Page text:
Dockless electric scooters could be zipping through downtown Phoenix as soon as this spring as part of a yearlong pilot program.
Before the scooters can grace city streets — or menace them, depending on your point of view — the Phoenix City Council needs to approve several fees charged to scooter companies, and modify a city ordinance that currently bans electric scooters in Phoenix.
The approval process should start Tuesday, when city staff are scheduled to propose the plan to the city’s Aviation and Transportation subcommittee. If the subcommittee decides to recommend it to the full council, the soonest the council could vote would be March 20. If everything moves forward without a hitch, the scooters could become available in late March or early April.
City staff have outlined the broad contours of the pilot program, but they are still hashing out many of the details. Although the downtown business group Phoenix Community Alliance has said it supports the pilot program, according to the city, it’s not clear who else is on board.
The city hasn’t surveyed residents or other groups that would be affected, like Arizona State University, which has a downtown campus squarely in the area of the pilot program. In October, ASU banned scooters from its campus in Tempe, calling them “a nuisance and a potential danger.”
Questions about how safety measures and rules would be enforced, the program’s finances and its staff time — heck, whether people will actually like having scooters in downtown Phoenix — remain unanswered. But the city is hoping to use the pilot program to answer these kinds of key questions to figure out what works and what doesn’t.
“At this point, we obviously don’t have any experience,” said Briiana Velez, the assistant street transportation director for Phoenix. “We have received some requests from constituents saying ‘Hey, we’ve seen scooters in Tempe and Scottsdale, when are they coming to Phoenix?” she added. “If we do move forward, absolutely, community feedback would be important.”
The pilot program would cover about two square miles of downtown Phoenix, from Seventh Avenue to Seventh Street and from Buckeye to McDowell roads. Every company that joins the program would be allowed to kick in a maximum of 300 scooters. So far, four — Lime, Bird, Razor, and Lyft — have expressed interest, Velez said. Scooter stations would be at least 100 feet apart, with four scooters per station.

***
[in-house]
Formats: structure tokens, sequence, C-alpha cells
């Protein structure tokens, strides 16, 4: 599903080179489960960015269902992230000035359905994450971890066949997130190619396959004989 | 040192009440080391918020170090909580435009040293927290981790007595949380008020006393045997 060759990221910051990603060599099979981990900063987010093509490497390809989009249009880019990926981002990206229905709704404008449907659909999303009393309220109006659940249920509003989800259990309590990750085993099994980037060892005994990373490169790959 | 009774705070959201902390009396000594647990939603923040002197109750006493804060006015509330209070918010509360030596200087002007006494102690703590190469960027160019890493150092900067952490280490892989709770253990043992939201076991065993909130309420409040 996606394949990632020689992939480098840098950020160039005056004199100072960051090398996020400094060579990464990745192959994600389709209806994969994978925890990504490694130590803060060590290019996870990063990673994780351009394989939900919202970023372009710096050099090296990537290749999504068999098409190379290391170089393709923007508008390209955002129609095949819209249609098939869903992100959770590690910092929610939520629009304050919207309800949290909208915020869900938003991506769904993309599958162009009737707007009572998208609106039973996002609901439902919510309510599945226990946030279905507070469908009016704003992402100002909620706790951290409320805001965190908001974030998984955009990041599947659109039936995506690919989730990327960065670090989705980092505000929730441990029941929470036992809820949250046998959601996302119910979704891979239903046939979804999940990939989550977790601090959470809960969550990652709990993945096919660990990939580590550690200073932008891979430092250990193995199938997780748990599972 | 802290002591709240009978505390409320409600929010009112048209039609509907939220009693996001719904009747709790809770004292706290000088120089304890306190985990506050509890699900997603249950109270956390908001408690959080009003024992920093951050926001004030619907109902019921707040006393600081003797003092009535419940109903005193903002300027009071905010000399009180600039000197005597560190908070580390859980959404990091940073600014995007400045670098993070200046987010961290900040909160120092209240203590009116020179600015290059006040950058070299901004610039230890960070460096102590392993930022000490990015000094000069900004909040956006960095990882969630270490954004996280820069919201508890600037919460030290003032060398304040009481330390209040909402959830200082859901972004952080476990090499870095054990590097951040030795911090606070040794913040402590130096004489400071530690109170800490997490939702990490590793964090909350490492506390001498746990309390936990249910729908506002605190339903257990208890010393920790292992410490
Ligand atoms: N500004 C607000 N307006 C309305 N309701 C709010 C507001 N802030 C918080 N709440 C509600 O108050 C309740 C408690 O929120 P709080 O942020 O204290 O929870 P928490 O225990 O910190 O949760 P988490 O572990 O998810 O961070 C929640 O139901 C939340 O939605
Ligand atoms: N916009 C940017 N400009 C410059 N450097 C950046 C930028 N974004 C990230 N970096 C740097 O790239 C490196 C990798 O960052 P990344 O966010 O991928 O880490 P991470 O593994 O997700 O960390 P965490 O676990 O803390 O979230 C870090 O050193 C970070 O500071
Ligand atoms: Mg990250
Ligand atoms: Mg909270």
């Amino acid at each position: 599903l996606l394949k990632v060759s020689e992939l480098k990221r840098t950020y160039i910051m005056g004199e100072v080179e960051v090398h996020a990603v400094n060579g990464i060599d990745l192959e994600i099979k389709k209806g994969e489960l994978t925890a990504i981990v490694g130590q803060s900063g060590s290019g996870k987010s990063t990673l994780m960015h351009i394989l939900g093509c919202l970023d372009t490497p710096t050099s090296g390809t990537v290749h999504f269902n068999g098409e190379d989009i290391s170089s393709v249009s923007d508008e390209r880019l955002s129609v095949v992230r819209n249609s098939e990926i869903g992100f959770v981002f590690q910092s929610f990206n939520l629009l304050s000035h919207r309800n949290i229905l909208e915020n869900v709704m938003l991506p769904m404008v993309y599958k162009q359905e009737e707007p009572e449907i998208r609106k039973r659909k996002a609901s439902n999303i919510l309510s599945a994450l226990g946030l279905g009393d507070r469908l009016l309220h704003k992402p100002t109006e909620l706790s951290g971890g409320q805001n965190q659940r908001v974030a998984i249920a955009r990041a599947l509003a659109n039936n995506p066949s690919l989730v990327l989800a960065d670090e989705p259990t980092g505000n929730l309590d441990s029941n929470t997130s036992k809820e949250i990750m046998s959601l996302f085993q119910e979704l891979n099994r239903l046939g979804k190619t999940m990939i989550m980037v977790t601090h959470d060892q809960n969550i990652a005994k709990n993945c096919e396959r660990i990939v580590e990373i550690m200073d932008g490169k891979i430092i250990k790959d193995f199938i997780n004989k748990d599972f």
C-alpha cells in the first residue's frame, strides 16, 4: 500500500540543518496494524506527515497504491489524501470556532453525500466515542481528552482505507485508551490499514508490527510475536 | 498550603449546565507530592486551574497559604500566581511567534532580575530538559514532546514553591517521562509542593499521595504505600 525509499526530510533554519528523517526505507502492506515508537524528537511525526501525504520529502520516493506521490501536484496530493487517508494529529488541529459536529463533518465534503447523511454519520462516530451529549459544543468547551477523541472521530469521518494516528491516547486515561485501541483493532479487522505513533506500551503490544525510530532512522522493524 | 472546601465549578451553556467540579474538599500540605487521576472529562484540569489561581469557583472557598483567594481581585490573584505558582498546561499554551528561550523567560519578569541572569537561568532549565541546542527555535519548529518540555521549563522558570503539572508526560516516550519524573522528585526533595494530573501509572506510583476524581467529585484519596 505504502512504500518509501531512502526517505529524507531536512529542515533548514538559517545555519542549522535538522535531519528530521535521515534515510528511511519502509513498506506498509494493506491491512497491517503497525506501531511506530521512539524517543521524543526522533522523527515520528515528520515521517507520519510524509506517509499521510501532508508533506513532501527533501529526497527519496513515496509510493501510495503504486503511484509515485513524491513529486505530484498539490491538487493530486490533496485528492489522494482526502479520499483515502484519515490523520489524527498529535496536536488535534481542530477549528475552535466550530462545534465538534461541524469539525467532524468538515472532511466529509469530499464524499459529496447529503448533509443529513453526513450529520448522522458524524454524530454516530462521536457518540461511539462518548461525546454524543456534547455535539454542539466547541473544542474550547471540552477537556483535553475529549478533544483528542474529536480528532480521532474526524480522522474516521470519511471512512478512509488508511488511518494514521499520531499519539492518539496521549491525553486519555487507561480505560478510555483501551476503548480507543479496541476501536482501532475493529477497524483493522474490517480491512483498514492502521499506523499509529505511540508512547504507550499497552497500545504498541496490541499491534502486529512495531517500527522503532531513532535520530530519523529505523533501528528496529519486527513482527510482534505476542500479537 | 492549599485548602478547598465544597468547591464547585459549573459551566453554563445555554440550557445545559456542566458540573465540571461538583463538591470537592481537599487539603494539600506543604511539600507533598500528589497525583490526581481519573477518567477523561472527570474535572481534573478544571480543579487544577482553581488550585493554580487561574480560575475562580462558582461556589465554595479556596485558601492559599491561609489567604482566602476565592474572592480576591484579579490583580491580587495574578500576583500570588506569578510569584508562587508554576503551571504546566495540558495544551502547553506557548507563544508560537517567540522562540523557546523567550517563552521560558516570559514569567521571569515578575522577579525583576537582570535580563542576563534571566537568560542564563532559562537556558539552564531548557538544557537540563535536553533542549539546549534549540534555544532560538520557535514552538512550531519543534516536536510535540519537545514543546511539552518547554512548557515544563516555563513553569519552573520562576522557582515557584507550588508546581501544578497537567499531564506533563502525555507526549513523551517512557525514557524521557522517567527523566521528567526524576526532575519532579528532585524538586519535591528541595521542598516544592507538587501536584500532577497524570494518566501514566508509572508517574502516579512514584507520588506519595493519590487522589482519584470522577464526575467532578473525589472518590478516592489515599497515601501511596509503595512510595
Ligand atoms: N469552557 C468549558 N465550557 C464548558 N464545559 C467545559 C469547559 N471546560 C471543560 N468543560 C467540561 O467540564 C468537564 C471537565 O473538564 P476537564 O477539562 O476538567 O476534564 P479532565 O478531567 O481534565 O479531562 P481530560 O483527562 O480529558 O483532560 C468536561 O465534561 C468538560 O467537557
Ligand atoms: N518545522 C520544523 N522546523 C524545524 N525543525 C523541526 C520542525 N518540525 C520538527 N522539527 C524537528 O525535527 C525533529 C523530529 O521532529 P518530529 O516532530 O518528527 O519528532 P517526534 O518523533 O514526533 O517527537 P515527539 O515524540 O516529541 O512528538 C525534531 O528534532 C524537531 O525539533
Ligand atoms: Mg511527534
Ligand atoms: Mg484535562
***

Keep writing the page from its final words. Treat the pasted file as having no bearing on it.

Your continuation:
People would not be allowed to ride scooters on sidewalks, according to Velez. People could ride in bike or shared-use lanes, if a road has those — otherwise, they would be riding on streets, directly alongside cars, she said.
Riding on the streets would be one notable difference between the program Phoenix is proposing and the programs that exist in neighboring Tempe and Scottsdale, where scooters are allowed on sidewalks and walking requires constant vigilance for the contraptions.
Having a pilot program would allow Phoenix to test out how well it actually works for people buzzing along at maximum speeds of 15 miles per hour to coast alongside multiton vehicles going much, much faster.
The city will propose that scooter riders be at least 18 and have a driver’s license. Scooter companies’ policies would help enforce that, because they already require users to share their driver’s license numbers when they sign up for an account. Helmets would be encouraged but not required.
The program is not supposed to cost the city anything, because it would charge scooter companies whatever fees would be necessary to recoup the costs of managing it. For now, according to the city’s proposal, those fees are set at $500 for a permit application, $5,000 for a six-month permit, and 10 cents per ride. There would also be an $80 impound fee if the city has to pick up abandoned scooters left somewhere they shouldn’t be.
Those fees could go up or down, depending on what the city finds is actually needed to cover costs. “There’s no intent to make money off of this program,” Velez said.
The City Council is scheduled to consider adding these fees at its March 20 meeting. It could take up the question of changing city ordinance sooner than that, but the timeline depends on how receptive the Aviation and Transportation subcommittee is on Tuesday, said Velez.
The three members on that subcommittee are Debra Stark, who represents District 3, in north Phoenix, Felicita Mendoza from District 8, which contains a bit of downtown, and Thelda Williams, the interim mayor who also represents District 1, in north Phoenix.